Conditionals.Michael Mcdermott - 1999 - Philosophical Review 108 (1):103.
    Woods argues that there is just one meaning of ‘if’ in all conditionals. Like Dudman, he thinks that the traditional division into “indicatives” and “subjunctives” is wrong; but unlike Dudman, he thinks that even a line drawn in the right place won’t distinguish two senses of ‘if’. Woods’s comprehensive account of conditionals has three main ingredients: the meaning of ‘if’, the meaning of ‘will’/‘would’, and the temporal significance of tense.
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  36.  65
    From Primitive Identity to the Non-Individuality of Quantum Objects.Jonas Becker Arenhart & Décio Krause - 2014 - Studies in History and Philosophy of Science Part B: Studies in History and Philosophy of Modern Physics 46 (2):273-282.
    We consider the claim by Dorato and Morganti 591–610) that primitive individuality should be attributed to the entities dealt with by non-relativistic quantum mechanics. There are two central ingredients in the proposal: in the case of non-relativistic quantum mechanics, individuality should be taken as a primitive notion and primitive individuality is naturalistically acceptable. We argue that, strictly understood, naturalism faces difficulties in helping to provide a theory with a unique principle of individuation. We also hold that even when taken in (...)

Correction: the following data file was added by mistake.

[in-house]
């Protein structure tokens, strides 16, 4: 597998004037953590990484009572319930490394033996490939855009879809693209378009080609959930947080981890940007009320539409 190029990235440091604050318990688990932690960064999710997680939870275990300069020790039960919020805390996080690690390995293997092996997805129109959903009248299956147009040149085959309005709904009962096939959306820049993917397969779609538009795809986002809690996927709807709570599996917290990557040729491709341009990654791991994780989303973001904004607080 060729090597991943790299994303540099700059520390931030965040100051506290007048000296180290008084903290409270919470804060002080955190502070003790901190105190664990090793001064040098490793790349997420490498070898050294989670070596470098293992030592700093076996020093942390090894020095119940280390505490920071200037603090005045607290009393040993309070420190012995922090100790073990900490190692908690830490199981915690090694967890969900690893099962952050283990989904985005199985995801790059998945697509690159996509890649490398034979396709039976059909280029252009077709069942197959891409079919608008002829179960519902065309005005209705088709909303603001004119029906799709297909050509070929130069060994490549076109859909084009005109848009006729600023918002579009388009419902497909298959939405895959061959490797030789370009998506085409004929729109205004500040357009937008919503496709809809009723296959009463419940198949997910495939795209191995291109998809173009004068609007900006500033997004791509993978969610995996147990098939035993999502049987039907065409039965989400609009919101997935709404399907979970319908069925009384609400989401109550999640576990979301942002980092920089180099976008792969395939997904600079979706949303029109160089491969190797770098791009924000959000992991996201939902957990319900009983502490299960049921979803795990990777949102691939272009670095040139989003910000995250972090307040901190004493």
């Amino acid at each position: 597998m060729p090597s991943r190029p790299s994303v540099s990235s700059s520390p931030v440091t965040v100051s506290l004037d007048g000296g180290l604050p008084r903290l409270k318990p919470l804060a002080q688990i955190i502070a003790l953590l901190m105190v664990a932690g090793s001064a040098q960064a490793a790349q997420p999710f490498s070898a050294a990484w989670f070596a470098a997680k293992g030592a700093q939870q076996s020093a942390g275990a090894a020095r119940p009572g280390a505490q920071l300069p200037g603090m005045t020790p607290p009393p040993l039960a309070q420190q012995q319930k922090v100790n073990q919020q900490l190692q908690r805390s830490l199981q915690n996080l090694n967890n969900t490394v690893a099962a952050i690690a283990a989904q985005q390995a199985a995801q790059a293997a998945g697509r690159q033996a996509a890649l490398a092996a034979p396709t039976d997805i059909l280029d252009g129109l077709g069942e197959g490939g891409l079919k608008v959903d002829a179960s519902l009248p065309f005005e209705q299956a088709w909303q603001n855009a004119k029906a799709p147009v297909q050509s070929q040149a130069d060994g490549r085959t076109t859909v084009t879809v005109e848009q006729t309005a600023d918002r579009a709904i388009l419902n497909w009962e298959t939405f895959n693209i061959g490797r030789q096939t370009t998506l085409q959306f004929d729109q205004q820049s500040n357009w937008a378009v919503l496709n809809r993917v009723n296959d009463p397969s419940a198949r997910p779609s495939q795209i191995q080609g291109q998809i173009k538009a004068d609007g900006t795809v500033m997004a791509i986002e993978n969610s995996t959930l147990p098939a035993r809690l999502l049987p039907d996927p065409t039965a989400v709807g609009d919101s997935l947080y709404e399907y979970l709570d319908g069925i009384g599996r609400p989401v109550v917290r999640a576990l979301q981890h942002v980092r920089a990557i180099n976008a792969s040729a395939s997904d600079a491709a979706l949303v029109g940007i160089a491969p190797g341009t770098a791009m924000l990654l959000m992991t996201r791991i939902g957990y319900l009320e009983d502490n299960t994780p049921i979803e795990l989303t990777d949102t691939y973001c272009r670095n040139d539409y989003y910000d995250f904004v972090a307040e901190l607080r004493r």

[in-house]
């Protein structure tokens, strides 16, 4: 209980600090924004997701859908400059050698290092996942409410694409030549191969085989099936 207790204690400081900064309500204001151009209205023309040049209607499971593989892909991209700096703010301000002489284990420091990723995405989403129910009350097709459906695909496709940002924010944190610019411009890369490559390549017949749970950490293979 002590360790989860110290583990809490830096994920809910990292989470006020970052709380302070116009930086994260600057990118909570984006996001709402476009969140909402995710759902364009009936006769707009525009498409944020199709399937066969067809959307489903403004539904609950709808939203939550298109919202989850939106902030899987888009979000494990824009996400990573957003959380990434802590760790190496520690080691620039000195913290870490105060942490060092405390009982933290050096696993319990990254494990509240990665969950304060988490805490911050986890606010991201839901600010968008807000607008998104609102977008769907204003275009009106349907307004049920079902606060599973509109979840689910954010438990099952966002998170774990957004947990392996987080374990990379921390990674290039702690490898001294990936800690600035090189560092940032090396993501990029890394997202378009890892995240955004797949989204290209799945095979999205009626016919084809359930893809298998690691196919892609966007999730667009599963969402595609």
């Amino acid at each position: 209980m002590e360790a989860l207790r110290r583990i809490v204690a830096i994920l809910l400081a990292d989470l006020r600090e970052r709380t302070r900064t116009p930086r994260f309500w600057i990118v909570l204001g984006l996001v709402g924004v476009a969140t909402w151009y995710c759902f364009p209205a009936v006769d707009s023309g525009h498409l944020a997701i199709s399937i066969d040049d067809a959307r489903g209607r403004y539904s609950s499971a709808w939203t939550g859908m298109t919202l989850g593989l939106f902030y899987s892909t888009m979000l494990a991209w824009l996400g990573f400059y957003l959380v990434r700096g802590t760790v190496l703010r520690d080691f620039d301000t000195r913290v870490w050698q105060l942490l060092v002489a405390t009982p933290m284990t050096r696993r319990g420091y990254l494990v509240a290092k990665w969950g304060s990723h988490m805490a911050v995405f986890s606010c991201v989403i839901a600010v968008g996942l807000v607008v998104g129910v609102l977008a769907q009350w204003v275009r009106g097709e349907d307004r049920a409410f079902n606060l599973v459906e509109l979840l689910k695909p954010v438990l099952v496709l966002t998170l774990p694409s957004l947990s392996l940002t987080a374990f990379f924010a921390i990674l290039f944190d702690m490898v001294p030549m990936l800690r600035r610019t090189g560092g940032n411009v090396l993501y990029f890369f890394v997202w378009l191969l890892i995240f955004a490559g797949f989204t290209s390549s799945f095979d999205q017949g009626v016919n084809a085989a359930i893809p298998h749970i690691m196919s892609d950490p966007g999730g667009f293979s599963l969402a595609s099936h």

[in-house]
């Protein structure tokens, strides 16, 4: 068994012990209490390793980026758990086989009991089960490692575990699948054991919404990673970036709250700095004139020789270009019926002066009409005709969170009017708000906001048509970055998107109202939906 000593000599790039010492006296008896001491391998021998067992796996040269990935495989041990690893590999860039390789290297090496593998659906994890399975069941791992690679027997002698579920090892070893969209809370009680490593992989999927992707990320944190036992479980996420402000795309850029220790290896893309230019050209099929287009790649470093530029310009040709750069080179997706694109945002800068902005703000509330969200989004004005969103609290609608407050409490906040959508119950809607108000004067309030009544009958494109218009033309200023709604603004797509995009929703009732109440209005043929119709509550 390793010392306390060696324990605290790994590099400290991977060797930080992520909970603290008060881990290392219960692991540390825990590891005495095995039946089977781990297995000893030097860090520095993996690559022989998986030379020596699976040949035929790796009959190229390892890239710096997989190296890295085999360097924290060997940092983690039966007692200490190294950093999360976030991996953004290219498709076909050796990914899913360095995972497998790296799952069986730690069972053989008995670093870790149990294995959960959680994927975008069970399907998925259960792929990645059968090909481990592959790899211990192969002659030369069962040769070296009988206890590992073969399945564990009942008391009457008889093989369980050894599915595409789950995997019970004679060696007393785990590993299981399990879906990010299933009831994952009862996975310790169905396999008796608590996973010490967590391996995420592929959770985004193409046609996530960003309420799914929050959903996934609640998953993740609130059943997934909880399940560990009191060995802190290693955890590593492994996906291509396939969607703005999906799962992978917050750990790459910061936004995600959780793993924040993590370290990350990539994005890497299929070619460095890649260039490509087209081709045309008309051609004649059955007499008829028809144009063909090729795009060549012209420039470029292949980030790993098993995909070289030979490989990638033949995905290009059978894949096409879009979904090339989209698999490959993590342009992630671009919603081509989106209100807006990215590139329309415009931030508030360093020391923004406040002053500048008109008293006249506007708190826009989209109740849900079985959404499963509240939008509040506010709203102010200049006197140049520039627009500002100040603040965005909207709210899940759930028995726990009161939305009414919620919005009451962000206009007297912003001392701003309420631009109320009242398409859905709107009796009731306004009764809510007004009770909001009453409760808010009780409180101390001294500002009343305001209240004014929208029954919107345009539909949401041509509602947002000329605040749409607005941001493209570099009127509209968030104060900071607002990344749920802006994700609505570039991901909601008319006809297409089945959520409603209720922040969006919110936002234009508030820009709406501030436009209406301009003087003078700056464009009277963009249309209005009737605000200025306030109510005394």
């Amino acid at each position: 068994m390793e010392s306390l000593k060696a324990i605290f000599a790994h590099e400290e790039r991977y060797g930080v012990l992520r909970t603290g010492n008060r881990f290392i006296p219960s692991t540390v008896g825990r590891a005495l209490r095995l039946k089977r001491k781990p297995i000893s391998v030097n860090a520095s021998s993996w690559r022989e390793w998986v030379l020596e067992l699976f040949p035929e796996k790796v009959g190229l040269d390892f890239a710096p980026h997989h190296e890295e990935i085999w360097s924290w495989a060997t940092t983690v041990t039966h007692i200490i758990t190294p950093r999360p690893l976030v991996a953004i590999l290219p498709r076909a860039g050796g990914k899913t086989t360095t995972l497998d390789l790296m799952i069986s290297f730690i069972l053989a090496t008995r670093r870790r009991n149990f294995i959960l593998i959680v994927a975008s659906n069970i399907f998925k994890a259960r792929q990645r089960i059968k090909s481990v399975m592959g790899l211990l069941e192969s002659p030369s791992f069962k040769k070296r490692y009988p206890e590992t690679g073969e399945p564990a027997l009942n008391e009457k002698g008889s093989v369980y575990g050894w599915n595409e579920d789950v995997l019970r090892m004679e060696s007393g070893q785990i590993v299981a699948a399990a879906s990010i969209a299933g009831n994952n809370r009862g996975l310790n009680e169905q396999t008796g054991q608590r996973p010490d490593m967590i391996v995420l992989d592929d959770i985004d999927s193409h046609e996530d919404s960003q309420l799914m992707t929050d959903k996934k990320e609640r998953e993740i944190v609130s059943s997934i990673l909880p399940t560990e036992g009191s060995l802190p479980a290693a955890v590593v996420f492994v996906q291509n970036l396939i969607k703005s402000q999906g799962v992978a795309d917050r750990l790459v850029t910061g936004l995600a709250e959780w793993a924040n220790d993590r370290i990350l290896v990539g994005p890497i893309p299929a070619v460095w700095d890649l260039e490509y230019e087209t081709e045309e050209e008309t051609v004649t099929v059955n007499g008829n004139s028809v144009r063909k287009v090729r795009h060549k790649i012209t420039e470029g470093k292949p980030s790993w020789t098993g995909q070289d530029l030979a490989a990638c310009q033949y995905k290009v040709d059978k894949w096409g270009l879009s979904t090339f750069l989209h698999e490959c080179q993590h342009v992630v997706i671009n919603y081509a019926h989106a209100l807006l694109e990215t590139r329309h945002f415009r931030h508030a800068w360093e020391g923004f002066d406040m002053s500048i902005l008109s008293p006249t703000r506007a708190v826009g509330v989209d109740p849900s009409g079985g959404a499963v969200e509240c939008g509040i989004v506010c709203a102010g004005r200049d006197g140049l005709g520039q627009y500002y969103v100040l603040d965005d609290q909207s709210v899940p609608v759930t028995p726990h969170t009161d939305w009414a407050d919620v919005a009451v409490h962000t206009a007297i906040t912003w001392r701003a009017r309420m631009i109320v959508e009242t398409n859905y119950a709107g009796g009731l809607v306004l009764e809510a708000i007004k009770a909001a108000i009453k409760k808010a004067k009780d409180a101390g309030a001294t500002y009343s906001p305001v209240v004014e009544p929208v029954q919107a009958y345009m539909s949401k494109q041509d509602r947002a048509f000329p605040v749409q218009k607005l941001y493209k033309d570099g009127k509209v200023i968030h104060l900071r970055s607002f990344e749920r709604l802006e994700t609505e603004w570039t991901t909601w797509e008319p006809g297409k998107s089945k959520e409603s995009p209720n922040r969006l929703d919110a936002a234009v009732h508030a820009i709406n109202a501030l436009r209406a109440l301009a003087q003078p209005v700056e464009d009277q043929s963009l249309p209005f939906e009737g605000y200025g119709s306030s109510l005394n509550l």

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  37. Incompleteness for Quantified Relevance Logics.Kit Fine - 1989 - In J. Norman & Richard Sylvan (eds.), Directions in Relevant Logic. Springer, Dordrecht. pp. 205-225.
    In the early seventies, several logicians developed a semantics for propositional systems of relevance logic. The essential ingredients of this semantics were a privileged point o, an ‘accessibility’ relation R and a special operator * for evaluating negation. Under the truth- conditions of the semantics, each formula A(Pl,…,Pn) could be seen as expressing a first order condition A+(pl,…,pn, o, R,*) on sets p1,…,pn and o, R, *, while each formula-scheme could be regarded as expressing the second-order condition ∀p1,…,∀pn A+(p1,…,pn, o, (...)
     
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  38.  63
    Thought-Contents: On the Ontology of Belief and the Semantics of Belief Attribution.Steven E. Boër - 2006 - Springer.
    This book provides a formal ontology of senses and the belief-relation that grounds the distinction between de dicto, de re, and de se beliefs as well as the opacity of belief reports. According to this ontology, the relata of the belief-relation are an agent and a special sort of object-dependent sense (a "thought-content"), the latter being an "abstract" property encoding various syntactic and semantic constraints on sentences of a language of thought. One bears the belief-relation to a thought-content T (...)